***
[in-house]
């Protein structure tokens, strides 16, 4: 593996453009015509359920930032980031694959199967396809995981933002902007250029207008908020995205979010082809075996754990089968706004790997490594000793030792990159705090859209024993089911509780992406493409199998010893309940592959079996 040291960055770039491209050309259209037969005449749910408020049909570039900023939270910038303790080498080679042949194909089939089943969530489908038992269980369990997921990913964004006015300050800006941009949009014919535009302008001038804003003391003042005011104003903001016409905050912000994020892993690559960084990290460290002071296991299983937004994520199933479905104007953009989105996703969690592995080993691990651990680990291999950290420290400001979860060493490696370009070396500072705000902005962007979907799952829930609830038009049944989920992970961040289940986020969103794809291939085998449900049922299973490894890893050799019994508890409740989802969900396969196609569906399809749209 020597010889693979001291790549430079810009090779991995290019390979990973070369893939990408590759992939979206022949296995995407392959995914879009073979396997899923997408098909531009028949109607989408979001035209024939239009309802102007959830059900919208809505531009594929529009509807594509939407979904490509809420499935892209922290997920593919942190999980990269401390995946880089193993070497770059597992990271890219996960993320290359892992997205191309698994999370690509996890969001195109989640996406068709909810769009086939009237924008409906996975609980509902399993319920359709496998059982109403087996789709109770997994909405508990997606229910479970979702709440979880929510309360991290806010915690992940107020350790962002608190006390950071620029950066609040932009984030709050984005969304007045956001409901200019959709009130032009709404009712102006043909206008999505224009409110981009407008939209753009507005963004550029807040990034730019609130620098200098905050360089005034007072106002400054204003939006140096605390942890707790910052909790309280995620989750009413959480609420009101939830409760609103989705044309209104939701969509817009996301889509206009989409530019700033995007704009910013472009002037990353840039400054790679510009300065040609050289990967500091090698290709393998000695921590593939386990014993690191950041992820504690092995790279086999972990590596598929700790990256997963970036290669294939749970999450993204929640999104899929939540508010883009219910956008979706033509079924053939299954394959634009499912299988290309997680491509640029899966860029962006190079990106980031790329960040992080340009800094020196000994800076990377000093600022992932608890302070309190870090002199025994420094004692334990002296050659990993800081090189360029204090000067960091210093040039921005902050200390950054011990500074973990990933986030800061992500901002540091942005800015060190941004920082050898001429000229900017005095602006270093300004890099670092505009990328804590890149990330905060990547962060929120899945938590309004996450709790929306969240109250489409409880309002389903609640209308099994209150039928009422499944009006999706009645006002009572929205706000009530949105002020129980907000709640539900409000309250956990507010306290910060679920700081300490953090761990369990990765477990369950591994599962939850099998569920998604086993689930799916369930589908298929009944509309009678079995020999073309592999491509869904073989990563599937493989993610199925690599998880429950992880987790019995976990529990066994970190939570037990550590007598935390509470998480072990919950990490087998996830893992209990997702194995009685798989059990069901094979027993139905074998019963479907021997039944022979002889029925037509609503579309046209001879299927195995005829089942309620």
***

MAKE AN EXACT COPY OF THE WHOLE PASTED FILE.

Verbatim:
[in-house]
């Protein structure tokens, strides 16, 4: 593996453009015509359920930032980031694959199967396809995981933002902007250029207008908020995205979010082809075996754990089968706004790997490594000793030792990159705090859209024993089911509780992406493409199998010893309940592959079996 040291960055770039491209050309259209037969005449749910408020049909570039900023939270910038303790080498080679042949194909089939089943969530489908038992269980369990997921990913964004006015300050800006941009949009014919535009302008001038804003003391003042005011104003903001016409905050912000994020892993690559960084990290460290002071296991299983937004994520199933479905104007953009989105996703969690592995080993691990651990680990291999950290420290400001979860060493490696370009070396500072705000902005962007979907799952829930609830038009049944989920992970961040289940986020969103794809291939085998449900049922299973490894890893050799019994508890409740989802969900396969196609569906399809749209 020597010889693979001291790549430079810009090779991995290019390979990973070369893939990408590759992939979206022949296995995407392959995914879009073979396997899923997408098909531009028949109607989408979001035209024939239009309802102007959830059900919208809505531009594929529009509807594509939407979904490509809420499935892209922290997920593919942190999980990269401390995946880089193993070497770059597992990271890219996960993320290359892992997205191309698994999370690509996890969001195109989640996406068709909810769009086939009237924008409906996975609980509902399993319920359709496998059982109403087996789709109770997994909405508990997606229910479970979702709440979880929510309360991290806010915690992940107020350790962002608190006390950071620029950066609040932009984030709050984005969304007045956001409901200019959709009130032009709404009712102006043909206008999505224009409110981009407008939209753009507005963004550029807040990034730019609130620098200098905050360089005034007072106002400054204003939006140096605390942890707790910052909790309280995620989750009413959480609420009101939830409760609103989705044309209104939701969509817009996301889509206009989409530019700033995007704009910013472009002037990353840039400054790679510009300065040609050289990967500091090698290709393998000695921590593939386990014993690191950041992820504690092995790279086999972990590596598929700790990256997963970036290669294939749970999450993204929640999104899929939540508010883009219910956008979706033509079924053939299954394959634009499912299988290309997680491509640029899966860029962006190079990106980031790329960040992080340009800094020196000994800076990377000093600022992932608890302070309190870090002199025994420094004692334990002296050659990993800081090189360029204090000067960091210093040039921005902050200390950054011990500074973990990933986030800061992500901002540091942005800015060190941004920082050898001429000229900017005095602006270093300004890099670092505009990328804590890149990330905060990547962060929120899945938590309004996450709790929306969240109250489409409880309002389903609640209308099994209150039928009422499944009006999706009645006002009572929205706000009530949105002020129980907000709640539900409000309250956990507010306290910060679920700081300490953090761990369990990765477990369950591994599962939850099998569920998604086993689930799916369930589908298929009944509309009678079995020999073309592999491509869904073989990563599937493989993610199925690599998880429950992880987790019995976990529990066994970190939570037990550590007598935390509470998480072990919950990490087998996830893992209990997702194995009685798989059990069901094979027993139905074998019963479907021997039944022979002889029925037509609503579309046209001879299927195995005829089942309620």